NOTE: This blog post was initially created as a piece for the Emergence Patreon account over at The Exchange but our team felt it was an important message to be shared across the masses of the movement and skill acquisition community. Also, if you are not yet a member at The Exchange, we would implore you to check it out here to get access to exclusive content:

Important Disclaimer: After re-reading my own journal article from 2023, (Re)conceptualizing movement behavior in sport as a problem-solving activity, I sat down to meditate upon what was said within it and how thoroughly I may, or may not, have conveyed my beliefs and understanding for the world to see and read. Even though it was over 6,000 words, including several original figures and images, attempting to lead readers down a winding road of pulling upon golden threads which make up my form of life, I still felt more needed to be said (or maybe I should’ve done a better job saying more while actually saying less). Thus, the following is meant to be a personal journal entry of sorts and a declaration as to how I currently see movement behavior in sport, as well as the entire skill acquisition community, as we collectively embark on 2024. This piece also emerged under self-imposed constraints (e.g., completely unedited, written at one sitting within a 2 hour time limit, and comprising less than 2,000 words). That being said, some out there may take what is written to be overly arrogant and that is perfectly fine with me. Though I hope it inspires some to authentic action items of their own, this was a beneficial thought experiment for me nonetheless, regardless of how the rest of the community receives it.

How do you view skilled movement performance (motor control or motor learning) in sport?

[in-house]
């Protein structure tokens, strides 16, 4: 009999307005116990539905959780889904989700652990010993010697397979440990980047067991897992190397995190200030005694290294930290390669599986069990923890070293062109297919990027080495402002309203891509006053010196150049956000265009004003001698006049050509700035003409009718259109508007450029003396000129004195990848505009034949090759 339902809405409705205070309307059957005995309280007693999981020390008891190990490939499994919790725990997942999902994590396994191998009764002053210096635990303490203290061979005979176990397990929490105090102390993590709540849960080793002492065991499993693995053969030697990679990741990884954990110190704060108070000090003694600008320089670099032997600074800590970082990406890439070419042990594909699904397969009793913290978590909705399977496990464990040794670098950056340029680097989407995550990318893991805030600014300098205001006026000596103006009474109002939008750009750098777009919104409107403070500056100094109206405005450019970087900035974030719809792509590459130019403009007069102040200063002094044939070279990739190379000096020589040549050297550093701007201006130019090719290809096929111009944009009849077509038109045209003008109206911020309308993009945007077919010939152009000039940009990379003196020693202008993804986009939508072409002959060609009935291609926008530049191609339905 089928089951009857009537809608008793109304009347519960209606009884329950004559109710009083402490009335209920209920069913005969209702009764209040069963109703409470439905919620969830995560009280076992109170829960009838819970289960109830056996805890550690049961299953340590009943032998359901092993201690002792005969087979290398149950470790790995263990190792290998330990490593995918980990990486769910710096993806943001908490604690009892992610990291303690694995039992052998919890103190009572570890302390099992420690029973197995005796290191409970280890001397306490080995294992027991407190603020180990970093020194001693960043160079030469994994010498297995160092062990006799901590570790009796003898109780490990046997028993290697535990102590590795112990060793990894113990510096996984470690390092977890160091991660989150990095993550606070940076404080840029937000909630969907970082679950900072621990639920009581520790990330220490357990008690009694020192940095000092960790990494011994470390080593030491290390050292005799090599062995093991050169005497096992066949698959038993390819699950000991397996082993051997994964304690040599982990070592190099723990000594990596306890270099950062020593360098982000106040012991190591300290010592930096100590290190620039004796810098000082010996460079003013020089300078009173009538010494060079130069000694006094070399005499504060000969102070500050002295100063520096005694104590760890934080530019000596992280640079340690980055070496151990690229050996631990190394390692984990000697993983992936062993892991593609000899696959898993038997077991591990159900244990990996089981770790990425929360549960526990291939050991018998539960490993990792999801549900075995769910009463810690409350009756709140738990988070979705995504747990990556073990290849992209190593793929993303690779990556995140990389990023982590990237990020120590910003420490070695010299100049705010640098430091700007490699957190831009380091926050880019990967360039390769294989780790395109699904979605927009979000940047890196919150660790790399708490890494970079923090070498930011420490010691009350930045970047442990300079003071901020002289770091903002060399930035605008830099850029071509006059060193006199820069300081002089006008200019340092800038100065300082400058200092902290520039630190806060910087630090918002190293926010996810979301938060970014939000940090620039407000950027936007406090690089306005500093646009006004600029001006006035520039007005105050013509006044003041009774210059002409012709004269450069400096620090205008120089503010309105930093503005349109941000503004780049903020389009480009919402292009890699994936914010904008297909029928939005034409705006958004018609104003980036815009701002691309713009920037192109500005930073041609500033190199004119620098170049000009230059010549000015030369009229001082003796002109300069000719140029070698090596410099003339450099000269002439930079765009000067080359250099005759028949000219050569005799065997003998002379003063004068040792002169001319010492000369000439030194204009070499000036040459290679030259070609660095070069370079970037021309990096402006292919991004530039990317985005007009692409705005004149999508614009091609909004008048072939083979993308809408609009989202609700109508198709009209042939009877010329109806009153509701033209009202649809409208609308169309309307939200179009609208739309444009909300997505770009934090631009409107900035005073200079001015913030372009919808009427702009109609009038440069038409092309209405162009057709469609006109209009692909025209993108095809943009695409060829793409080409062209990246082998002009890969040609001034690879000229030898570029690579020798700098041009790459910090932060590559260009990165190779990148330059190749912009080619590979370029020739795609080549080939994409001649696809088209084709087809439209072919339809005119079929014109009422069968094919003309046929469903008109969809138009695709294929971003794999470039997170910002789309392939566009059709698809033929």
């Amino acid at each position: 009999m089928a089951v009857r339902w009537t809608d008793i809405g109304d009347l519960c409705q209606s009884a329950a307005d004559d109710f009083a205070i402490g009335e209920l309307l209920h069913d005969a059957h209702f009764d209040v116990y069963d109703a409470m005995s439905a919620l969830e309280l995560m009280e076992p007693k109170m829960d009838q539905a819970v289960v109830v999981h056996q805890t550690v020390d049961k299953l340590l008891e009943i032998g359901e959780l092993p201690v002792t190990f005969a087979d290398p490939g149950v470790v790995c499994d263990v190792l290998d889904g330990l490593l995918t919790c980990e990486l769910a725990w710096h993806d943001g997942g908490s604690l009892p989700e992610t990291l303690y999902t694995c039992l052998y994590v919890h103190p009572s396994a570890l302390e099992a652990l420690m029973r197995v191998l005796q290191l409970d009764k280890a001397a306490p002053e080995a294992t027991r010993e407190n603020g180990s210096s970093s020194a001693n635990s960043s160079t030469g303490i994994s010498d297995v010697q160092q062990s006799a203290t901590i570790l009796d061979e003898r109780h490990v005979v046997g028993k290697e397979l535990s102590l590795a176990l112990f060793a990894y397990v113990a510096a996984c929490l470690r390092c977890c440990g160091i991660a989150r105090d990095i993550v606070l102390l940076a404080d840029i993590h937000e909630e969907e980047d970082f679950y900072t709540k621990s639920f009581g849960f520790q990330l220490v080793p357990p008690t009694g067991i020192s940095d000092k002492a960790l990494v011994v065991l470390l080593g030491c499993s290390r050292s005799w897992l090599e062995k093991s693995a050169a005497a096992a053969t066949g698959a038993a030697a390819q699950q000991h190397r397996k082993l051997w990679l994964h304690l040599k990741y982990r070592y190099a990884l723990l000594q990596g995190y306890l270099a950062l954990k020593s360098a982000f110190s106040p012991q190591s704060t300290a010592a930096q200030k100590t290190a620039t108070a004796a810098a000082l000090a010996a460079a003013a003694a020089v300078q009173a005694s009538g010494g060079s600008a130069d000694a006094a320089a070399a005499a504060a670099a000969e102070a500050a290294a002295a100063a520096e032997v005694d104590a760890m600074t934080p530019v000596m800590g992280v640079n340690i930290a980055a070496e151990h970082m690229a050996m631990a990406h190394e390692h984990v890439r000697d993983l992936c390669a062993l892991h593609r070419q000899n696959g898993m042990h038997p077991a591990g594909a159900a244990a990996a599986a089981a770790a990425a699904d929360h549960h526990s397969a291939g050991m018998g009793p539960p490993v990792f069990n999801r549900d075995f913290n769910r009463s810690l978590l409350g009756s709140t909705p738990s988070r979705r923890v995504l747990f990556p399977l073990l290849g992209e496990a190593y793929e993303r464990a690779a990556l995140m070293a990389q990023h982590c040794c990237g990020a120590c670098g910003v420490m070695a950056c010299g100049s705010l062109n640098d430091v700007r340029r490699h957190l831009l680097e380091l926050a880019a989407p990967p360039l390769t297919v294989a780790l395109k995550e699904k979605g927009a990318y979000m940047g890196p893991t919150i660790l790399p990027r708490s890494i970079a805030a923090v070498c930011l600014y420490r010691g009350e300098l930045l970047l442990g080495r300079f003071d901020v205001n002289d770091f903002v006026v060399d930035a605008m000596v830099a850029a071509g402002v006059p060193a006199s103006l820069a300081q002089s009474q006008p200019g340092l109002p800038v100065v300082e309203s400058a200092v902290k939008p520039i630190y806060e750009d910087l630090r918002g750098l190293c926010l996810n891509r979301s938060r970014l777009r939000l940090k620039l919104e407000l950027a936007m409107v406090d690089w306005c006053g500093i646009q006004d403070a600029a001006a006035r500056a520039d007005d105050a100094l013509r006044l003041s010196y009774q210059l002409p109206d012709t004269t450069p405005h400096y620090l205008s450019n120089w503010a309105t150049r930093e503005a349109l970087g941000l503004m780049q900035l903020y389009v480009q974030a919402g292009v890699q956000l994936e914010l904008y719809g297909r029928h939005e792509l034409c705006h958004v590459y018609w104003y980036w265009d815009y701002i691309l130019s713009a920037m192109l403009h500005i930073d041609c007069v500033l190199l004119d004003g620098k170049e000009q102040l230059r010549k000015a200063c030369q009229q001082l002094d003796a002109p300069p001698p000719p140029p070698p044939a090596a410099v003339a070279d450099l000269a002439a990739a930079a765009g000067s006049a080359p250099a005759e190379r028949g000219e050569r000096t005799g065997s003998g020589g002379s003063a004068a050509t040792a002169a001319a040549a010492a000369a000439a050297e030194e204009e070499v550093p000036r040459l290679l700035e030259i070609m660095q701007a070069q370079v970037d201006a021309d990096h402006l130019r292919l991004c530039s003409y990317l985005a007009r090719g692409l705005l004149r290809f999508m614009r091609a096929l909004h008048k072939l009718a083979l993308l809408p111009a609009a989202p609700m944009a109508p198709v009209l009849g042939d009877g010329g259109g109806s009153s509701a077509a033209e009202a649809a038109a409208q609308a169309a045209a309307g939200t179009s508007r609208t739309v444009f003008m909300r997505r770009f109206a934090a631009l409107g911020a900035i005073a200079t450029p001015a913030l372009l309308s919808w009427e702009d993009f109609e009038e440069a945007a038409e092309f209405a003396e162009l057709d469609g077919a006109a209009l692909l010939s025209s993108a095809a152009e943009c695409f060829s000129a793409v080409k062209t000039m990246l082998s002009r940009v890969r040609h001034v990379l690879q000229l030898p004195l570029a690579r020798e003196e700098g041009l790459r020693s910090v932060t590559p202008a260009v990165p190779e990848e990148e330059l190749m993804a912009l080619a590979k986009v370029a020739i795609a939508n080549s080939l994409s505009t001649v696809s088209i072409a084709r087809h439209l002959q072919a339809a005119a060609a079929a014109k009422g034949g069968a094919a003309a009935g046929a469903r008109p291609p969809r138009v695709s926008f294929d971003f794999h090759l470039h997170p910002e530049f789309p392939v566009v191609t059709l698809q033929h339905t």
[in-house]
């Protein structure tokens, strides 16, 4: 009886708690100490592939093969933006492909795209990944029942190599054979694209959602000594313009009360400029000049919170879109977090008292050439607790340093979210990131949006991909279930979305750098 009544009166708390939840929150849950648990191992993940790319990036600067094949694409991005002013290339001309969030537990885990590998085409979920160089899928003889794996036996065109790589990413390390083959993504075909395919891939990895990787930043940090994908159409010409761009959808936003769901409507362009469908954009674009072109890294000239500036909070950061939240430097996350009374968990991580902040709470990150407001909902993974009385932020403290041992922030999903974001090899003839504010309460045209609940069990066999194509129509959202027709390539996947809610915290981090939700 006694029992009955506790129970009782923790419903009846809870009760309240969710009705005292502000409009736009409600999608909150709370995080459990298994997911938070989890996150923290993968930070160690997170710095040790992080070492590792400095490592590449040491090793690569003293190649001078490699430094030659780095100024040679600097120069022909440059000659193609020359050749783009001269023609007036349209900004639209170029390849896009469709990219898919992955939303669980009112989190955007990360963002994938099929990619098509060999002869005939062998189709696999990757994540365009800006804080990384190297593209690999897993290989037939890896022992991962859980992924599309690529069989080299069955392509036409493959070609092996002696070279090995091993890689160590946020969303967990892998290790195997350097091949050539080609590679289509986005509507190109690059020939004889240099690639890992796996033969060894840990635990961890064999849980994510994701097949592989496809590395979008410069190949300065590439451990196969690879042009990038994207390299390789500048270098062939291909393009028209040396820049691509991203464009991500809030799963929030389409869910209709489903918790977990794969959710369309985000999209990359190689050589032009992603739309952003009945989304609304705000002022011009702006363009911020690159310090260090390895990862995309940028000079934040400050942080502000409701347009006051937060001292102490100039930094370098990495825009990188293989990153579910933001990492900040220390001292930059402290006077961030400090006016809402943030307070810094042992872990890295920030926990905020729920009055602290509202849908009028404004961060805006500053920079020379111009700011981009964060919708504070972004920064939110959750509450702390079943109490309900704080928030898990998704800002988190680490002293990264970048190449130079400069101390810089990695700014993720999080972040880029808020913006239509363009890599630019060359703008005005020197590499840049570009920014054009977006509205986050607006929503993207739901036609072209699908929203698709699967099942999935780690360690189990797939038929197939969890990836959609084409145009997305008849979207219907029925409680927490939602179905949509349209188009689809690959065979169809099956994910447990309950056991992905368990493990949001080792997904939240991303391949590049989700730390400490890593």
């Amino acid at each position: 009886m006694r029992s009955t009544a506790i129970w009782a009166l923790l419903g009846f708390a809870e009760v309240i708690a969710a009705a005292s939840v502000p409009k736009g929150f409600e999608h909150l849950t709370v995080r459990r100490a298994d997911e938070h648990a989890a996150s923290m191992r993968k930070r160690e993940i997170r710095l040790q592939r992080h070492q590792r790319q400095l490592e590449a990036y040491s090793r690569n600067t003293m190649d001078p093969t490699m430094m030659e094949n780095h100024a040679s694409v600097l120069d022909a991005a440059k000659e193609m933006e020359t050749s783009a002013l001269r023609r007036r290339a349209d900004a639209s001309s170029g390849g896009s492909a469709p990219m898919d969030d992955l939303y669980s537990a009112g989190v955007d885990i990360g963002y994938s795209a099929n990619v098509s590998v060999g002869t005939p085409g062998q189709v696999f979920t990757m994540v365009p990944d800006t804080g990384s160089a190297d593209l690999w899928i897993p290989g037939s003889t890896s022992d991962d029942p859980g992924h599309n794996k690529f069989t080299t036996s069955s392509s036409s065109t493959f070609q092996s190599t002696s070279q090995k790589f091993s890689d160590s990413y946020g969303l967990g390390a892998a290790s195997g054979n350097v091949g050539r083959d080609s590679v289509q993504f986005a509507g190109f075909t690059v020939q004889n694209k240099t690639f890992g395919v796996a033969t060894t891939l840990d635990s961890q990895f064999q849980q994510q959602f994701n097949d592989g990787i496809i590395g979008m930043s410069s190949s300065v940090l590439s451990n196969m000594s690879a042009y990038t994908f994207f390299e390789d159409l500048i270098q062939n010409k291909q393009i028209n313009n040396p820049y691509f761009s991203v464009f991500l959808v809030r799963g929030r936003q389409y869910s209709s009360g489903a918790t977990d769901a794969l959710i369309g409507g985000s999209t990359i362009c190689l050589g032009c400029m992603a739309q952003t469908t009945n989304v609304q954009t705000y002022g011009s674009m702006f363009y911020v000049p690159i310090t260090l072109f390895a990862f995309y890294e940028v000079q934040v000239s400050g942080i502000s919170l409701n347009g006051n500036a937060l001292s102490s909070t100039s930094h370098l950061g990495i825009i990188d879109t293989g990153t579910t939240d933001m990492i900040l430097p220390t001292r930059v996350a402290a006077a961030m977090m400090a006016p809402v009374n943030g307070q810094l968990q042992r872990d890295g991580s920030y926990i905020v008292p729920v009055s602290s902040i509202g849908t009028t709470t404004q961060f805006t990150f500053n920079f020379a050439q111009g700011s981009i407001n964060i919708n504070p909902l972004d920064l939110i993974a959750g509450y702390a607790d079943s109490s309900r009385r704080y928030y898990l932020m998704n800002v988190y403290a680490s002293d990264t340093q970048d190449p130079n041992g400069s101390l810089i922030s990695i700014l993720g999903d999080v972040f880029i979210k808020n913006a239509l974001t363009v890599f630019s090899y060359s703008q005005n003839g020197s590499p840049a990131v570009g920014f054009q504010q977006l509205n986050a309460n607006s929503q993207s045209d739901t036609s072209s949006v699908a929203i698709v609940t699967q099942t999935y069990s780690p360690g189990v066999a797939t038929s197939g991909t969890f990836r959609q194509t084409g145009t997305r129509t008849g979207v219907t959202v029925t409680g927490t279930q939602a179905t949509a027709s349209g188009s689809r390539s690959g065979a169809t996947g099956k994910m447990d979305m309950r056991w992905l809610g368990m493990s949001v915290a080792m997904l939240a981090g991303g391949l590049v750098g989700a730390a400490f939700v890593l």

Furthermore, how does that understanding affect how you study, or how you coach, movement skill?

These are questions that I often begin personal interactions (presentations or even one-on-one) with. An individual’s answers begin to shed light on how they approach their craft and thus, should influence how they and I may effectively converse about skill execution and skill acquisition.

You see, these two simple questions bring answers which directly point to one’s personal paradigms around the emergence of skilled movement behavior in sport.

Here, I will briefly elucidate my personal stance on these questions for the skill acquisition world, while hoping to express myself as authentically as possible along the way.

I elected to call this a manifesto – maybe because it is my ‘I have a dream’ type of written statement highlighting both my views and my intentions. Or maybe the word “manifesto” called to me because my view on skilled movement behavior in sport still seems to be somewhat unconventional or contrarian…at least when I look out at what many coaches, theorists, researchers, and practitioners are proposing or doing across the globe.

However, I do believe we are in the midst of a shift – with much more to come, because we have much further to go!

So, even though a manifesto is typically supposed to be written in an attempt to inspire sweeping change (and maybe this might, but it also very well may not), this manifesto is meant to serve as a reminder (to both the world and to myself) as to what I really stand for as I outline my current beliefs for the community.

You see: I am on a mission to change the way that the world views movement behavior in sport.

And by signposting what I believe and how I personally see the world, I am optimistic that others may question what they think about when they see a mover navigating the peculiarities and challenges of their sport environment, and more importantly, have an impact on how they behave within their craft.

As Henry David Thoreau said, “It’s not what you look at that matters, it’s what you see.”

I believe that the movement behavior that emerges in sport can be (re)conceptualized as a problem-solving activity.